Congenital and ischemic heart disease: what’s the difference?

A congenital heart disease is a structural abnormality of the heart that occurs from the moment of birth, already in the mother’s womb. An ischemic heart disease is a heart disease that is due to total or partial coronary obstruction of the coronary arteries and manifests as angina or infarction. In the same way, it can also produce heart failure or arrhythmias.

What causes ischemic heart disease?

Ischemic heart disease is caused by the presence of partial or total obstruction of the coronary arteries due to the accumulation of cholesterol and thrombus, known as arteriosclerosis.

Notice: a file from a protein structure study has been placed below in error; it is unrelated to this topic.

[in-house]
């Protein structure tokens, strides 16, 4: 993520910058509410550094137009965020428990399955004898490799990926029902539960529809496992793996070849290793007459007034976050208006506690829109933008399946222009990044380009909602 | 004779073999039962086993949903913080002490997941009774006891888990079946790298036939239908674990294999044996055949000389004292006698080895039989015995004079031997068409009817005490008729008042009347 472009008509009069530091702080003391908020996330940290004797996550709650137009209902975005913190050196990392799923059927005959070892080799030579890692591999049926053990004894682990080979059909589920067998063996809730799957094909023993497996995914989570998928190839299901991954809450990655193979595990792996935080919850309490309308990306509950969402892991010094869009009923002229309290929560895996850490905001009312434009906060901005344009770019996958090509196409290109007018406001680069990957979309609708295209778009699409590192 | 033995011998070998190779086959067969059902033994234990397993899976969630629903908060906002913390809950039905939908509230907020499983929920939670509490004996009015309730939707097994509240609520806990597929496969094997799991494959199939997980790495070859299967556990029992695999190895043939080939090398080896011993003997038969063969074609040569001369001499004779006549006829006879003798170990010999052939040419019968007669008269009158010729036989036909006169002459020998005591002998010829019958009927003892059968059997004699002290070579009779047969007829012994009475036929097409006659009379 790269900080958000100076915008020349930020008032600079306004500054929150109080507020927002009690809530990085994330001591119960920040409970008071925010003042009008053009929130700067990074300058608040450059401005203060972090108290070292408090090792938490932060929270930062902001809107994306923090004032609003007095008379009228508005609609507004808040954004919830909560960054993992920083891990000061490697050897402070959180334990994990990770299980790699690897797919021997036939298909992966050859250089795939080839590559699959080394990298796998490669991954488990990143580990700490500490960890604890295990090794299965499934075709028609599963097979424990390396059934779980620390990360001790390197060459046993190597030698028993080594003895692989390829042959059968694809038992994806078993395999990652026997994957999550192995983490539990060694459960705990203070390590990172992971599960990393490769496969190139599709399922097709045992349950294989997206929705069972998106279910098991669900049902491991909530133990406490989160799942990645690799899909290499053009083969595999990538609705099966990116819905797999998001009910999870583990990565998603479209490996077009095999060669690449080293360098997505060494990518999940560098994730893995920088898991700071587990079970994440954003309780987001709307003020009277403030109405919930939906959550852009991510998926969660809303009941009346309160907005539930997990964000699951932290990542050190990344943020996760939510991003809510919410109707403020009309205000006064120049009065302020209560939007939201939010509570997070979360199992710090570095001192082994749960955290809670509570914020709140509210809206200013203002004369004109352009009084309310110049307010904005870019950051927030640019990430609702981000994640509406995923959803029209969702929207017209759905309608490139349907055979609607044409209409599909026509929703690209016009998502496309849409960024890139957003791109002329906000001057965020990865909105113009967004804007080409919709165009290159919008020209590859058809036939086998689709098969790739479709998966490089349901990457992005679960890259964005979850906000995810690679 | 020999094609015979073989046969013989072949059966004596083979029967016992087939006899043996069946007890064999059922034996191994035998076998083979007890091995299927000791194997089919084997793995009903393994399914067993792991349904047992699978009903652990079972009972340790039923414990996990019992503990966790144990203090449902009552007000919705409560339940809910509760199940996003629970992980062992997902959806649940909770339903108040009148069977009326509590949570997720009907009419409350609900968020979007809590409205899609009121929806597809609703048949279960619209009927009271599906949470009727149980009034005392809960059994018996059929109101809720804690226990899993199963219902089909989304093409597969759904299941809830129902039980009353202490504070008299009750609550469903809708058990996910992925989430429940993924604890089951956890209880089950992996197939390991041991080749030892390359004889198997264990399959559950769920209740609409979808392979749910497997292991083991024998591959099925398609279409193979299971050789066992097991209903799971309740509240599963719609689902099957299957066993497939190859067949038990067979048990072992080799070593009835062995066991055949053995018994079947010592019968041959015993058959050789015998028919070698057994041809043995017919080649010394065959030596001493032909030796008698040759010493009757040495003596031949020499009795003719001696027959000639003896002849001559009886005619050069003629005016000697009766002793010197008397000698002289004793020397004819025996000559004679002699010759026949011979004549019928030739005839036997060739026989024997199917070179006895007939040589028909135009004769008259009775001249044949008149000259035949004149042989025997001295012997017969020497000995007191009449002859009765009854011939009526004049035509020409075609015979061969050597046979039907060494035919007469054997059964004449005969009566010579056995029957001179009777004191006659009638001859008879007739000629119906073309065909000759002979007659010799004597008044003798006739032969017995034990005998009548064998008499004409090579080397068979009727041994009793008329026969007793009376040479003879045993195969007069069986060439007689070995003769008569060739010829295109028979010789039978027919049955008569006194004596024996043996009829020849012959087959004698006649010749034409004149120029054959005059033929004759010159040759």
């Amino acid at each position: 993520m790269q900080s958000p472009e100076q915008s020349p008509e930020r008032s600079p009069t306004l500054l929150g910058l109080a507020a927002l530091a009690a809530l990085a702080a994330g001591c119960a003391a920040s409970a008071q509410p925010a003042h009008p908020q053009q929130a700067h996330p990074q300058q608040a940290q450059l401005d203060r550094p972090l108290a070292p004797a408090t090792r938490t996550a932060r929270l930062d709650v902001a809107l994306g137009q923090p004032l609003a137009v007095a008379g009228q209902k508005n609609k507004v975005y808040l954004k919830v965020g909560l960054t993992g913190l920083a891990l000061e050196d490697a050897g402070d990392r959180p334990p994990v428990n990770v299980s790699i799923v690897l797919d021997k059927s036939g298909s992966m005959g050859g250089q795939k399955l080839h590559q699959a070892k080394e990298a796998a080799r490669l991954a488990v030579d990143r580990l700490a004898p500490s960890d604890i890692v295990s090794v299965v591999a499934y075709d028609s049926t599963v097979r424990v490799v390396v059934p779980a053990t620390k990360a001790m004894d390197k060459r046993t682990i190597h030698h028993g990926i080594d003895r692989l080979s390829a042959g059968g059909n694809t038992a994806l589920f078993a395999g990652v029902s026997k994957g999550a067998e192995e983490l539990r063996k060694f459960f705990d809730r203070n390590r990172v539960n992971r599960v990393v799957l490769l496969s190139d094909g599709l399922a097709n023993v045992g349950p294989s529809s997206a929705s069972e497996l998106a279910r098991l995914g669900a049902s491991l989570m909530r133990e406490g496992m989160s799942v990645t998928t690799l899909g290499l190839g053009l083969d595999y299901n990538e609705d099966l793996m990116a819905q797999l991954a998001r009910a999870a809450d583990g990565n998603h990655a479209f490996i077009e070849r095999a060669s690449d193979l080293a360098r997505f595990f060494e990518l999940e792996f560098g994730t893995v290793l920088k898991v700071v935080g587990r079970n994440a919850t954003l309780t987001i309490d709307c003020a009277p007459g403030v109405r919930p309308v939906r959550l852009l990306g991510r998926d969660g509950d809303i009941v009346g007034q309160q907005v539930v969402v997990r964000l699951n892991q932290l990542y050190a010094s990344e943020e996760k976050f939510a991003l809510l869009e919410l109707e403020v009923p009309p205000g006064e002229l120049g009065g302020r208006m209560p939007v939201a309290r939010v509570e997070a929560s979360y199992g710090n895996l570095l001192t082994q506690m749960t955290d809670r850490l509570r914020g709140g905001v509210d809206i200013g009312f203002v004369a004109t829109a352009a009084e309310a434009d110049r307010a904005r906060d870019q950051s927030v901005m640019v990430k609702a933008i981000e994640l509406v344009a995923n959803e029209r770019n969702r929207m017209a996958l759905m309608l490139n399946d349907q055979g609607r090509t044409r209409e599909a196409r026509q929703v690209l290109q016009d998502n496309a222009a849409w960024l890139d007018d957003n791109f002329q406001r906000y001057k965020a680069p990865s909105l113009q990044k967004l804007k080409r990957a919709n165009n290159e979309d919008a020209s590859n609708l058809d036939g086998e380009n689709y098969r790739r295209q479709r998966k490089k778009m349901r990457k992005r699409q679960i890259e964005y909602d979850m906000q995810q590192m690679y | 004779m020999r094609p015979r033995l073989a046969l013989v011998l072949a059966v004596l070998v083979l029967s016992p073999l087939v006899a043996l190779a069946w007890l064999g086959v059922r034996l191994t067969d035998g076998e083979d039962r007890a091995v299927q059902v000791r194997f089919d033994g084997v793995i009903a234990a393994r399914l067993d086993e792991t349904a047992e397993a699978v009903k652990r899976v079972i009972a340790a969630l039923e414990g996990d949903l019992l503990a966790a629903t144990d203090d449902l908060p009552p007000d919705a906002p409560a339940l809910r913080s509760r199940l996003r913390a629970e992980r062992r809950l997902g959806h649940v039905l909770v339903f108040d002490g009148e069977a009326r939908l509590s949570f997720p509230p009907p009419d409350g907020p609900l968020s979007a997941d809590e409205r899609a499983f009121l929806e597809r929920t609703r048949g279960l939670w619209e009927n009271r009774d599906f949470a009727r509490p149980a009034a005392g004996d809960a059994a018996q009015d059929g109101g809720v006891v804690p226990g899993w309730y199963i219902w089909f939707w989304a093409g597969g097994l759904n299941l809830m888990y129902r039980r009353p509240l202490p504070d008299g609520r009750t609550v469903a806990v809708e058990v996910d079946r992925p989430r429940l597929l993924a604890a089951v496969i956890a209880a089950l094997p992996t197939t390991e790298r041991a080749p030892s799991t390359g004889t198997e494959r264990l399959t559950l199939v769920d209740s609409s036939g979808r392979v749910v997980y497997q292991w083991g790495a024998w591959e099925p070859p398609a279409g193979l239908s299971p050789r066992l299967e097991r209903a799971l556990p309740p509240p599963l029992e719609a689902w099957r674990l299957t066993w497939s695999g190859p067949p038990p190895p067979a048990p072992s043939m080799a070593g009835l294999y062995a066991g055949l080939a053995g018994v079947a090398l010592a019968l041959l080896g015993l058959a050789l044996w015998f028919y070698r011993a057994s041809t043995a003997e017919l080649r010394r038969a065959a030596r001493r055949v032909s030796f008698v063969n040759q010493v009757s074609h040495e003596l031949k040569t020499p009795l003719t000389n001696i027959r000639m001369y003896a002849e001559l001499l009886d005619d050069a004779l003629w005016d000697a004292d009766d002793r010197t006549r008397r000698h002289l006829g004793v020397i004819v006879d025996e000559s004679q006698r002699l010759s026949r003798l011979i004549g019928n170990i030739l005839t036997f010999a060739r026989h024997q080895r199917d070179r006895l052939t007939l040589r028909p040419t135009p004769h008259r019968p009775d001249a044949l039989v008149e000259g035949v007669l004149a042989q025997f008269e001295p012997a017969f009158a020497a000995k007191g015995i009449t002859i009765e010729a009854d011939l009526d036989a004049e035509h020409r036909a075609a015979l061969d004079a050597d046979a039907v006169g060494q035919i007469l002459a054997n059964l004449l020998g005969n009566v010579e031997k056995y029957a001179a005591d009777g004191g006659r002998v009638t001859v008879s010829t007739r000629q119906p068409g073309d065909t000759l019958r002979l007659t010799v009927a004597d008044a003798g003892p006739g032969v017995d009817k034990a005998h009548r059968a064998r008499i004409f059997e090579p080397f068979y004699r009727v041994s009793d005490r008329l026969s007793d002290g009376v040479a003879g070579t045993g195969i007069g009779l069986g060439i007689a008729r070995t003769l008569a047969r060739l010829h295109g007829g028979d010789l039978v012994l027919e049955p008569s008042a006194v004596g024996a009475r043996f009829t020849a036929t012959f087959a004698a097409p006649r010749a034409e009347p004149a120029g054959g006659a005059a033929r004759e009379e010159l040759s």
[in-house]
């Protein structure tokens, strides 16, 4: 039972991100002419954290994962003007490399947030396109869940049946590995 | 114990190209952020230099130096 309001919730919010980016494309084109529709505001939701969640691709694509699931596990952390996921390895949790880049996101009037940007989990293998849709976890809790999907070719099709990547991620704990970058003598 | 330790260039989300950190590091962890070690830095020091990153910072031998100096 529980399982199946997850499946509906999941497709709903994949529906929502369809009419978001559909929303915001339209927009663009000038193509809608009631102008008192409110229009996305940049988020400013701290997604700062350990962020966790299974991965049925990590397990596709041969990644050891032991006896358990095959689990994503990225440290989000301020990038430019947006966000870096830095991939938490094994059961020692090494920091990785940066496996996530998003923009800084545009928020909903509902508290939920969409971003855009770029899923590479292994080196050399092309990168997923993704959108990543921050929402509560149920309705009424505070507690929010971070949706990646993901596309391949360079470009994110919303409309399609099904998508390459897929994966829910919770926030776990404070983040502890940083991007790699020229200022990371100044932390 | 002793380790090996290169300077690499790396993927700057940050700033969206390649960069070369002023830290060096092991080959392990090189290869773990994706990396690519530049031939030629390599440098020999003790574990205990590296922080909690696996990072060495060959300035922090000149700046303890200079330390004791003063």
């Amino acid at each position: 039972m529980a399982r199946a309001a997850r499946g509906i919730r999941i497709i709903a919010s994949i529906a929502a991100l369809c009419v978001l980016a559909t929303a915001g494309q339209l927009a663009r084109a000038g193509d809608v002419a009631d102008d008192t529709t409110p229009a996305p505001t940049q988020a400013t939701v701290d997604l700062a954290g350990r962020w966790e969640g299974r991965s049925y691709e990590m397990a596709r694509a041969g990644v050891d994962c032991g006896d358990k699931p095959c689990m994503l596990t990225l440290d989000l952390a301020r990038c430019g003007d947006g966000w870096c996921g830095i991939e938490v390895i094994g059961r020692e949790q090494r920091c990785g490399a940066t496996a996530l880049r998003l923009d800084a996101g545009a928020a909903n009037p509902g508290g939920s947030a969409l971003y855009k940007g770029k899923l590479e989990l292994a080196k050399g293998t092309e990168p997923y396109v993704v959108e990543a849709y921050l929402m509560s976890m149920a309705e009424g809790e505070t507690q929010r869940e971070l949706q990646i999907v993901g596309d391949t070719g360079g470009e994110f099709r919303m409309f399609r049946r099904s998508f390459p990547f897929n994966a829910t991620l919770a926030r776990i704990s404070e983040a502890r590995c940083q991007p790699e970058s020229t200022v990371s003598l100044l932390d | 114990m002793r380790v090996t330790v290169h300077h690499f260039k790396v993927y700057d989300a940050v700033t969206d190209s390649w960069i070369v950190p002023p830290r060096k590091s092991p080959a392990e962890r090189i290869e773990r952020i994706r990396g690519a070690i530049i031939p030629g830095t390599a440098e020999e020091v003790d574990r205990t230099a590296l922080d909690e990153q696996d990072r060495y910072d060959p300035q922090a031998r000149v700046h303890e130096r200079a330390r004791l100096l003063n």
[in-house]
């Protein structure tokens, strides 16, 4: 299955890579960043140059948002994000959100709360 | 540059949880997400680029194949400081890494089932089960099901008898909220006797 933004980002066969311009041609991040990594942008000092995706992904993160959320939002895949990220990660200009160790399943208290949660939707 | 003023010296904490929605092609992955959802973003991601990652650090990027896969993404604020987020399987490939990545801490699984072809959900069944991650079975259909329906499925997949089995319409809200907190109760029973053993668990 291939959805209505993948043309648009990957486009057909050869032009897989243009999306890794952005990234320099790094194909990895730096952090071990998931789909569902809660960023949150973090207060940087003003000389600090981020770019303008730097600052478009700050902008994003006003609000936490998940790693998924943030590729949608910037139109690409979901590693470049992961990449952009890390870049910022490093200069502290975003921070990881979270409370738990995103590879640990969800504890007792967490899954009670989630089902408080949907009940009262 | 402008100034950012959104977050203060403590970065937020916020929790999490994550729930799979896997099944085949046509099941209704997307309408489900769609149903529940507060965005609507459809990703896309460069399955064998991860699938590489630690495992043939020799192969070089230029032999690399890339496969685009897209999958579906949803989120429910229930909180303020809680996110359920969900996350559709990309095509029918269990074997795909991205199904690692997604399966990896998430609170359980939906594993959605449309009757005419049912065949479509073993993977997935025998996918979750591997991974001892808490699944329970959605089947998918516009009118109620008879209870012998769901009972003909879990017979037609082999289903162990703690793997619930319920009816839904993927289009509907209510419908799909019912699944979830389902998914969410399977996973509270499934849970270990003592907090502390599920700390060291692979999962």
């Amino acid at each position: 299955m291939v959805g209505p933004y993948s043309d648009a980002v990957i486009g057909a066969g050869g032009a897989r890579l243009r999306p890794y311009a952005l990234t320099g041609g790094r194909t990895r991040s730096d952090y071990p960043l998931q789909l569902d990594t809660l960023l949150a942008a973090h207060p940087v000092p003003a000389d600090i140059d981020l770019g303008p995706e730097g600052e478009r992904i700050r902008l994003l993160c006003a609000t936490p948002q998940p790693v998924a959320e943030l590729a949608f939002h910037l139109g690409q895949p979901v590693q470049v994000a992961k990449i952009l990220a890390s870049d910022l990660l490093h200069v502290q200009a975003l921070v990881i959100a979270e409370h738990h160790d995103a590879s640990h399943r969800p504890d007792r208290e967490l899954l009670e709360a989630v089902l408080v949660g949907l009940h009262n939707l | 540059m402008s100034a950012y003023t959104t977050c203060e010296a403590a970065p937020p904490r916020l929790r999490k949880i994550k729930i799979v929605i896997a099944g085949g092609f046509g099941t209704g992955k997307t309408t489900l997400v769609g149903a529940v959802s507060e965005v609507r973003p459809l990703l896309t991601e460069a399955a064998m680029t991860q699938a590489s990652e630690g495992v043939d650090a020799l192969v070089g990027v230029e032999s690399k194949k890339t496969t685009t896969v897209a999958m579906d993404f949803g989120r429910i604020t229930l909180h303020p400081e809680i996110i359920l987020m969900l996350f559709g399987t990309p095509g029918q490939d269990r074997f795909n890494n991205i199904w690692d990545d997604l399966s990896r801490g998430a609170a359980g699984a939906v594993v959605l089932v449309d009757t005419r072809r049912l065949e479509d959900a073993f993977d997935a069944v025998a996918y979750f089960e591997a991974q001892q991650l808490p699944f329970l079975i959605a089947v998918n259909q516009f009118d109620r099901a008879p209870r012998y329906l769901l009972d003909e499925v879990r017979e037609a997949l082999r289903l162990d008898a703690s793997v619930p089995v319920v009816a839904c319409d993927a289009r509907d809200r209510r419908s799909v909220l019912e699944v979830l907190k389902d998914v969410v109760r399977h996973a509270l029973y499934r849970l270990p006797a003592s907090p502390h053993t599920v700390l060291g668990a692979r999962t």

The factors that favor this accumulation are age, family history of early ischemic heart disease, smoking, sedentary lifestyle, obesity, diabetes, cholesterol and high blood pressure.

Although there are factors that cannot be modified, such as age, gender or family history… there are others that can be clearly improved with a change in lifestyle, such as not smoking, exercise, an adequate Mediterranean diet, weight loss and control of cardiovascular risk factors.

How is it treated?

Treatment consists of preventive measures to avoid disease progression, in addition to treatment for better control. Aspirin and cholesterol-lowering treatments such as statins are among the treatments used to prevent the progression of the disease. To prevent or reduce episodes of chest pain (angina), antianginal drugs such as beta-blockers, nitrates or calcium channel blockers can be used.